3) Gee, why don’t you tell us what you really think of ASG?

Astro Joe

January 21st, 2011
2:58 pm

nire, thanks. I think I saw a commercial for DSCK the other day, something about “we don’t get paid unless you get paid”. It may have been while I was watching the Basketball Wives reality show.

Sorry, I thik this whole thing is very, very laughable. It doesn’t “prove” anything related to some of our fears and concerns about financial viability, focus and motives… but it certainly adds to the mountian of circumstantial evidence. And it certainly raises doubt about some of the past statements offered by Mike & Bruce previously.

Astro Joe

January 21st, 2011
3:06 pm

nire, at some point, don’t these guys have to read what their hired lawyers write? When will they learn that lesson? Come on… this is laughable. They are suing because they signed a bad contract (that they paid for) and now they have a lawsuit filed on their behalf that contradicts previous statements they made to the media and customers? I mean, DAMN!

Astro Joe

January 21st, 2011
3:14 pm

nire, maybe Mike & Bruce can hire you for their lawsuit against the young DSCK lawyer who botched the lawsuit filing against King & Spaulding who botched the appraisal process contract with Belkin who tried to turn the NBA Governor position into a dictatorship. OK, I’m dizzy.

Where’s David E. Kelly… I have a new idea for a TV show for him… ripped from the AJC headlines.

niremetal

January 21st, 2011
3:18 pm

The irony is that I’m a lawyer who tends to sympathize with businessmen but despises other lawyers. I guess it’s from the fact that I’ve worked for judges rather than law firms basically ever since I entered law school (before which I had two bad experiences working for law firms).

Nine out of every 10 commercial lawsuits I’ve seen are petty grievances following this general outline: Company A did business with Company B. Company A didn’t like the way Company B conducted themselves in the transaction. Company A gets angry and goes to talk to Lawyer C (a partner in a firm that charges by the hour) to ask if they can do anything about it. Since Lawyer C earns his money by generating business from his clients, he enthusiastically tells him “Yes! Company B acted horribly and you deserve money. I’ll take care of it for you.” Two days later, the docket clerk puts a complaint against Company B (drafted by Lawyer C) on Niremetal’s chair. If there’s merit to the suit, it usually settles. If it doesn’t settle, then several dozen hours of work later (interspersed with working on dozens of other cases that fit the same pattern), a judge or jury concludes what Niremetal could have told you at the outset: No one did anything warranting a lawsuit being filed. If Lawyer C had been a halfway decent person, he would have calmed Company A down at the outset, talked him down off the ledge, and figured out a way to mediate the dispute with Company B without involving the court. As it is, however, Company A has paid Lawyer C millions of dollars in legal fees for a lawsuit that was doomed to fail from the beginning.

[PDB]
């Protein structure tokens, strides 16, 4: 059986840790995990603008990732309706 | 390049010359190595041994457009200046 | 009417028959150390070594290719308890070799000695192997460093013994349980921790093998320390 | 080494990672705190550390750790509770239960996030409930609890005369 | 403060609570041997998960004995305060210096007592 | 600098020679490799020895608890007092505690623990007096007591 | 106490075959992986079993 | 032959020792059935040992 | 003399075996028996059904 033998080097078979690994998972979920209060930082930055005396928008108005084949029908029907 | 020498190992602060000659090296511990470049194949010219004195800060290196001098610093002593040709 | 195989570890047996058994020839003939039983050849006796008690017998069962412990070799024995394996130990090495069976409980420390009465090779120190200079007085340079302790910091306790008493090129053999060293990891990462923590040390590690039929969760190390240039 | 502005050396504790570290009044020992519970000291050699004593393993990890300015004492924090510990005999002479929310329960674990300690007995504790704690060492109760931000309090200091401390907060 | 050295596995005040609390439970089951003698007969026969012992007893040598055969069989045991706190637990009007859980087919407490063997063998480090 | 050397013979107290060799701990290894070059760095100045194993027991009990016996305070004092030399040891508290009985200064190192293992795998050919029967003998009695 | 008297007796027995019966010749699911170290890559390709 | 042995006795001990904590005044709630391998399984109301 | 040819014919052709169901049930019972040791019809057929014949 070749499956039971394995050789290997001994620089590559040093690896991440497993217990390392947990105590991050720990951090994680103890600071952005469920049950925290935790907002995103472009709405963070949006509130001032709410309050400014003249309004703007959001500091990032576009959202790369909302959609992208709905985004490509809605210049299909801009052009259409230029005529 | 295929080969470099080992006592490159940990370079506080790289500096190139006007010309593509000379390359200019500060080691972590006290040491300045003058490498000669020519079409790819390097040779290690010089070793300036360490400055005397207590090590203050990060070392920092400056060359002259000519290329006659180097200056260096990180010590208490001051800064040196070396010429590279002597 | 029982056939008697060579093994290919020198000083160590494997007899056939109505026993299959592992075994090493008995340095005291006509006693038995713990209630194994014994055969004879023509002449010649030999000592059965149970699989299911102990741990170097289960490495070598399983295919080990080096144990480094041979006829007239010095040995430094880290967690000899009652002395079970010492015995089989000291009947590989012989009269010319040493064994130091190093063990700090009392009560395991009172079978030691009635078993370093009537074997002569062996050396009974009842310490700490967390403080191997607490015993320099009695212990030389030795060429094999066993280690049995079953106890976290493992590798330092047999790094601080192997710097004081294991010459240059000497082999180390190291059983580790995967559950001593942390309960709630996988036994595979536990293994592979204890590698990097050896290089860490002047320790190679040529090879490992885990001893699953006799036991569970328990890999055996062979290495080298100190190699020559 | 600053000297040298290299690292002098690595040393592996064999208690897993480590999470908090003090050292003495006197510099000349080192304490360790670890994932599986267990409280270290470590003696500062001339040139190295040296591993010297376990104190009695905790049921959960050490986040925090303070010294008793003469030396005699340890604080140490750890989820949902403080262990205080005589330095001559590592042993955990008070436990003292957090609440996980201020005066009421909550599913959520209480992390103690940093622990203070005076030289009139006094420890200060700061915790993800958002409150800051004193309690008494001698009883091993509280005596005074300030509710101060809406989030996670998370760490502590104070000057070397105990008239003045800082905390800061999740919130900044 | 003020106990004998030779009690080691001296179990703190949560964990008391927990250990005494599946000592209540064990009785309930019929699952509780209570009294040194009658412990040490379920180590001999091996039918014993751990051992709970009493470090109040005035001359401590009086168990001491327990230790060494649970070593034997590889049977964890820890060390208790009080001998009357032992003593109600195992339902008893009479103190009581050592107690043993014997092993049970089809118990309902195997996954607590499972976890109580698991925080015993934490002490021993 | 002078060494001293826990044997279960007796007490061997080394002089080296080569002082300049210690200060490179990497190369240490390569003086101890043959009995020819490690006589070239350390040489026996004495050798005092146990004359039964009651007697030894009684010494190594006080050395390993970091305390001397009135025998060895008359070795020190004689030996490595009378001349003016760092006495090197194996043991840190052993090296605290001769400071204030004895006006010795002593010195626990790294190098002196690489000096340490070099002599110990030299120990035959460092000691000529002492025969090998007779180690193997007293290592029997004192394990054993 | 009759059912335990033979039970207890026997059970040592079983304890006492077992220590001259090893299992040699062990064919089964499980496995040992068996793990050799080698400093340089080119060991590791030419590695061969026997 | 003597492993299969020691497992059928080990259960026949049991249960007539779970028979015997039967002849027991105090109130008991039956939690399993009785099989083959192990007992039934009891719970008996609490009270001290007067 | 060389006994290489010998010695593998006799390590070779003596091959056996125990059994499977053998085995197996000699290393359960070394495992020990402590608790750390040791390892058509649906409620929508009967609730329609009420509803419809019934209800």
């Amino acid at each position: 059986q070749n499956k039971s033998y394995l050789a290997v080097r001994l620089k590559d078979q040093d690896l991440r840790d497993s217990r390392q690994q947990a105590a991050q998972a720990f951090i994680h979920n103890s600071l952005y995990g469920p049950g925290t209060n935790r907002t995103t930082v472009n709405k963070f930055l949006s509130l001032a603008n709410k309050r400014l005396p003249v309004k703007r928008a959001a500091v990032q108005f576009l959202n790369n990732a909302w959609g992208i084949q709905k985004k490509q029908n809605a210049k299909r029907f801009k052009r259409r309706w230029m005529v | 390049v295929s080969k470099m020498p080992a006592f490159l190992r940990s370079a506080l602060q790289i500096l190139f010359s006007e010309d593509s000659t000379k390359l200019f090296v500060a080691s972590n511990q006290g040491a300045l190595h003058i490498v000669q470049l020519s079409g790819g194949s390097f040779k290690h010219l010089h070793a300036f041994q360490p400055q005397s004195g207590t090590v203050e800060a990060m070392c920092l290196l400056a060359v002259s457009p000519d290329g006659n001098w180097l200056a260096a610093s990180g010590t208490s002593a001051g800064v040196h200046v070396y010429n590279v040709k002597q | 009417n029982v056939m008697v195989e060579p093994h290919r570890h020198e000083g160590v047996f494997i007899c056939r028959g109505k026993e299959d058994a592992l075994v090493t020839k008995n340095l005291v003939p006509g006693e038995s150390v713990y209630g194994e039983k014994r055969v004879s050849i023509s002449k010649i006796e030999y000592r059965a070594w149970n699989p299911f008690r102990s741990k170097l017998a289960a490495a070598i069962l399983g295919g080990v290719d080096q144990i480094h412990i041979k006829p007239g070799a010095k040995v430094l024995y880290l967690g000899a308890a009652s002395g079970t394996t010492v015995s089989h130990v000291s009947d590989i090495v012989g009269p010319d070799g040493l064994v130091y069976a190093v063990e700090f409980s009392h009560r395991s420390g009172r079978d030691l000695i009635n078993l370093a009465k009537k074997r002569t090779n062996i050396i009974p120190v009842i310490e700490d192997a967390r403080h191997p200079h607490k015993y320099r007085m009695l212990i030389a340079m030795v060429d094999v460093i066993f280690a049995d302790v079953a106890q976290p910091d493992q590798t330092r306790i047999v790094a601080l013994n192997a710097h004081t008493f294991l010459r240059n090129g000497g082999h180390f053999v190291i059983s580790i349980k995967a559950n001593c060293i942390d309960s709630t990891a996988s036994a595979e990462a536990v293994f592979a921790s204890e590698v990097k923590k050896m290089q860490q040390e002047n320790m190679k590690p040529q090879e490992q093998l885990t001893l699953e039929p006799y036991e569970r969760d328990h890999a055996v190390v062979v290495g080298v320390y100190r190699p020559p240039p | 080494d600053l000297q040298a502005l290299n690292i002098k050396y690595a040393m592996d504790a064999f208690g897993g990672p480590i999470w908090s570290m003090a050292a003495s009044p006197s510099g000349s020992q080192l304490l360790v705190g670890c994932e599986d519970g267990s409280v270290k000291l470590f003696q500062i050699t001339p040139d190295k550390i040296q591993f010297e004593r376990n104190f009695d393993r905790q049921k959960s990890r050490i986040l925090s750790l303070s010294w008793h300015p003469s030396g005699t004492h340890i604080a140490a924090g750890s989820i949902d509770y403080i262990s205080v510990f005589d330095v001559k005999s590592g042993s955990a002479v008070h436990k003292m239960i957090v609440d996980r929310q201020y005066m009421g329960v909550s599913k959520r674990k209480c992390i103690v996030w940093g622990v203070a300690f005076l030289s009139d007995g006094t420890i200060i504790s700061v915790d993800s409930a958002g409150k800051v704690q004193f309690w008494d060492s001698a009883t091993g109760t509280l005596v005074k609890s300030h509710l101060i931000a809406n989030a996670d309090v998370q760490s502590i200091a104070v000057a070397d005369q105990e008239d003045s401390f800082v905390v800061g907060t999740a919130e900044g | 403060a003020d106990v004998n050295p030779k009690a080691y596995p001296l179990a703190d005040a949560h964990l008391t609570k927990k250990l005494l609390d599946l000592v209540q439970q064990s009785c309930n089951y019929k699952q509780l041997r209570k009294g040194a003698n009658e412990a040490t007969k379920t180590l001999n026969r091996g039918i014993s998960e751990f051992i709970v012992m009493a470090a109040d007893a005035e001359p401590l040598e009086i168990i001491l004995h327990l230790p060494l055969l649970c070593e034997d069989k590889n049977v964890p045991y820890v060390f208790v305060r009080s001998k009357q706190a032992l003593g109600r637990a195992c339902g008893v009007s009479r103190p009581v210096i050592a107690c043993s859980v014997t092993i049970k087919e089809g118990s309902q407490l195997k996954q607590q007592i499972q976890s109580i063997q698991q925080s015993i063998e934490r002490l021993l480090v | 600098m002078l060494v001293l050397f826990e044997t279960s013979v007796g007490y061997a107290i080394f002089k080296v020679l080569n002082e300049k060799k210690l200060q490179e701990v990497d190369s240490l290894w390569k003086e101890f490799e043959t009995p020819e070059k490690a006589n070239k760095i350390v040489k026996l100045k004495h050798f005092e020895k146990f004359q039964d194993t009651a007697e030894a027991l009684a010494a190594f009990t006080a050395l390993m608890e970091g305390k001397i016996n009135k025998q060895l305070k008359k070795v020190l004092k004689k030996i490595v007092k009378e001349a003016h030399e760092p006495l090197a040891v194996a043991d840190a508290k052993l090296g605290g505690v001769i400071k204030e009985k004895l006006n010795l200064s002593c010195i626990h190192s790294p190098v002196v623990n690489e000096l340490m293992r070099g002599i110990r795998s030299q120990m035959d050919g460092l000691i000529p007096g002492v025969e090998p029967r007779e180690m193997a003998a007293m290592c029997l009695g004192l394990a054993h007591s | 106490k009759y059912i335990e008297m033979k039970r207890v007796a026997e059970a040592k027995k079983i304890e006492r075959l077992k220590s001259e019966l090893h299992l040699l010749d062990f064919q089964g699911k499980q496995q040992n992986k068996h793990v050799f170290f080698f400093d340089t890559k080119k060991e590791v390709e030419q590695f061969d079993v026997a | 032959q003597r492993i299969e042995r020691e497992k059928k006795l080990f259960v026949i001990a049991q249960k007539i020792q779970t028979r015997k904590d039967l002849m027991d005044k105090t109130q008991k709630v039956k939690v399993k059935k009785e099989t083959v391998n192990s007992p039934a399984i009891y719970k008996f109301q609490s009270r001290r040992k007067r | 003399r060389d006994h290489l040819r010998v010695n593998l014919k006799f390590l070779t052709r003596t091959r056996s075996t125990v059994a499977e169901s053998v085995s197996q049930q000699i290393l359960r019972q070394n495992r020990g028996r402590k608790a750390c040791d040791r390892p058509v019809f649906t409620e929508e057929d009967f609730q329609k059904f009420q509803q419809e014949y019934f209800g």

As a general rule, people who are high up in the corporate world are very smart. Most of them are also well-meaning. That’s why I get ticked off when people talk out of their rears about the way people run their business. Lawyers on the other hand? With corporate litigators, at least, they make money by playing on people’s emotions and convincing them to fight with one another. Absent annoyed courts and legal malpractice suits, they have no incentive whatsoever to tell their client “no, don’t file that lawsuit.” So as a general rule, I applaud when courts smack lawyers down and when clients file legal malpractice suits. Those are the only things that keep lawyers “honest” (by which I mean “less dishonest”).

What did all that have to do with ASG’s specific case? Nothing. It had a lot more to do with the antitrust case I’m working on. C’est la vie.

niremetal

January 21st, 2011
3:19 pm

AJ,

Sorry, but it’s pretty apparent that you don’t get the ins and outs of how business transactions are negotiated and agreed to. Please, stop acting like you do.

niremetal

January 21st, 2011
3:21 pm

And this…

They are suing because they signed a bad contract (that they paid for) and now they have a lawsuit filed on their behalf that contradicts previous statements they made to the media and customers?

…is how I know you don’t get it.

Astro Joe

January 21st, 2011
3:33 pm